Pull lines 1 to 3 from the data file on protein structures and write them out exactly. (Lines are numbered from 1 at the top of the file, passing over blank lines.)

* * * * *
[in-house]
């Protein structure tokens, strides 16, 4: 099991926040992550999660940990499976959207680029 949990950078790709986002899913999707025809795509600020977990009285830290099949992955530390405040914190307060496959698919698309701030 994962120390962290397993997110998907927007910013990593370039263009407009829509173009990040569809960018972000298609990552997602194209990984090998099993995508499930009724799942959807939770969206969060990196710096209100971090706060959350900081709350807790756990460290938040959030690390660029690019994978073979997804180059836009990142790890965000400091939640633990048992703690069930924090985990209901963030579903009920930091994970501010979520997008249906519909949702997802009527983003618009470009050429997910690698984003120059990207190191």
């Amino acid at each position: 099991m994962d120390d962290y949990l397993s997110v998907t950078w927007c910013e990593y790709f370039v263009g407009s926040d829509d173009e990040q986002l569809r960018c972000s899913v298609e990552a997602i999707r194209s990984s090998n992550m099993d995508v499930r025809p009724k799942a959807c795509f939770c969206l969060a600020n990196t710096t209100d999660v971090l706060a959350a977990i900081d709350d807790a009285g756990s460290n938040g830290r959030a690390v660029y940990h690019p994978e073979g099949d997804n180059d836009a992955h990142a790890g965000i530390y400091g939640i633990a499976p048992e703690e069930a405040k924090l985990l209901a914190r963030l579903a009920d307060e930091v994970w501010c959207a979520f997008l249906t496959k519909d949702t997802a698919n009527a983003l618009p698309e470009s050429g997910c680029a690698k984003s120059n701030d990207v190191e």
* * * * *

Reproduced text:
[in-house]
């Protein structure tokens, strides 16, 4: 099991926040992550999660940990499976959207680029 949990950078790709986002899913999707025809795509600020977990009285830290099949992955530390405040914190307060496959698919698309701030 994962120390962290397993997110998907927007910013990593370039263009407009829509173009990040569809960018972000298609990552997602194209990984090998099993995508499930009724799942959807939770969206969060990196710096209100971090706060959350900081709350807790756990460290938040959030690390660029690019994978073979997804180059836009990142790890965000400091939640633990048992703690069930924090985990209901963030579903009920930091994970501010979520997008249906519909949702997802009527983003618009470009050429997910690698984003120059990207190191």
């Amino acid at each position: 099991m994962d120390d962290y949990l397993s997110v998907t950078w927007c910013e990593y790709f370039v263009g407009s926040d829509d173009e990040q986002l569809r960018c972000s899913v298609e990552a997602i999707r194209s990984s090998n992550m099993d995508v499930r025809p009724k799942a959807c795509f939770c969206l969060a600020n990196t710096t209100d999660v971090l706060a959350a977990i900081d709350d807790a009285g756990s460290n938040g830290r959030a690390v660029y940990h690019p994978e073979g099949d997804n180059d836009a992955h990142a790890g965000i530390y400091g939640i633990a499976p048992e703690e069930a405040k924090l985990l209901a914190r963030l579903a009920d307060e930091v994970w501010c959207a979520f997008l249906t496959k519909d949702t997802a698919n009527a983003l618009p698309e470009s050429g997910c680029a690698k984003s120059n701030d990207v190191e």